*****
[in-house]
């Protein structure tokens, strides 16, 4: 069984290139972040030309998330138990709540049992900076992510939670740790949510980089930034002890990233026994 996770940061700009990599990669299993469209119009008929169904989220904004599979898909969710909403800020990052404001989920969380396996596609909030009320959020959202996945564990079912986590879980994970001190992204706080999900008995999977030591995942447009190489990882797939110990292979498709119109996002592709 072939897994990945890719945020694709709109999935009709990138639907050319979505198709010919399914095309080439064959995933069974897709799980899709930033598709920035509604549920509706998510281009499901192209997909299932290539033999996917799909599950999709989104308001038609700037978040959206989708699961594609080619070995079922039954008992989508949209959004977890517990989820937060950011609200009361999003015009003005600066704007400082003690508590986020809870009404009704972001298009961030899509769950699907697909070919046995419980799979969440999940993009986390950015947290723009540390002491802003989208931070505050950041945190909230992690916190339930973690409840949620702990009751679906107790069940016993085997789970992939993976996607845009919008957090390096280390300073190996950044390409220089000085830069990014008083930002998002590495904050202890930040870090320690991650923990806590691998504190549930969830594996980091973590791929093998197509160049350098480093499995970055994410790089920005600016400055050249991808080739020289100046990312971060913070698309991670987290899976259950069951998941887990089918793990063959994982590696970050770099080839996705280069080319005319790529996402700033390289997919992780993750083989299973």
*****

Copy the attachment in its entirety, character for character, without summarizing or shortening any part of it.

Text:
[in-house]
């Protein structure tokens, strides 16, 4: 069984290139972040030309998330138990709540049992900076992510939670740790949510980089930034002890990233026994 996770940061700009990599990669299993469209119009008929169904989220904004599979898909969710909403800020990052404001989920969380396996596609909030009320959020959202996945564990079912986590879980994970001190992204706080999900008995999977030591995942447009190489990882797939110990292979498709119109996002592709 072939897994990945890719945020694709709109999935009709990138639907050319979505198709010919399914095309080439064959995933069974897709799980899709930033598709920035509604549920509706998510281009499901192209997909299932290539033999996917799909599950999709989104308001038609700037978040959206989708699961594609080619070995079922039954008992989508949209959004977890517990989820937060950011609200009361999003015009003005600066704007400082003690508590986020809870009404009704972001298009961030899509769950699907697909070919046995419980799979969440999940993009986390950015947290723009540390002491802003989208931070505050950041945190909230992690916190339930973690409840949620702990009751679906107790069940016993085997789970992939993976996607845009919008957090390096280390300073190996950044390409220089000085830069990014008083930002998002590495904050202890930040870090320690991650923990806590691998504190549930969830594996980091973590791929093998197509160049350098480093499995970055994410790089920005600016400055050249991808080739020289100046990312971060913070698309991670987290899976259950069951998941887990089918793990063959994982590696970050770099080839996705280069080319005319790529996402700033390289997919992780993750083989299973």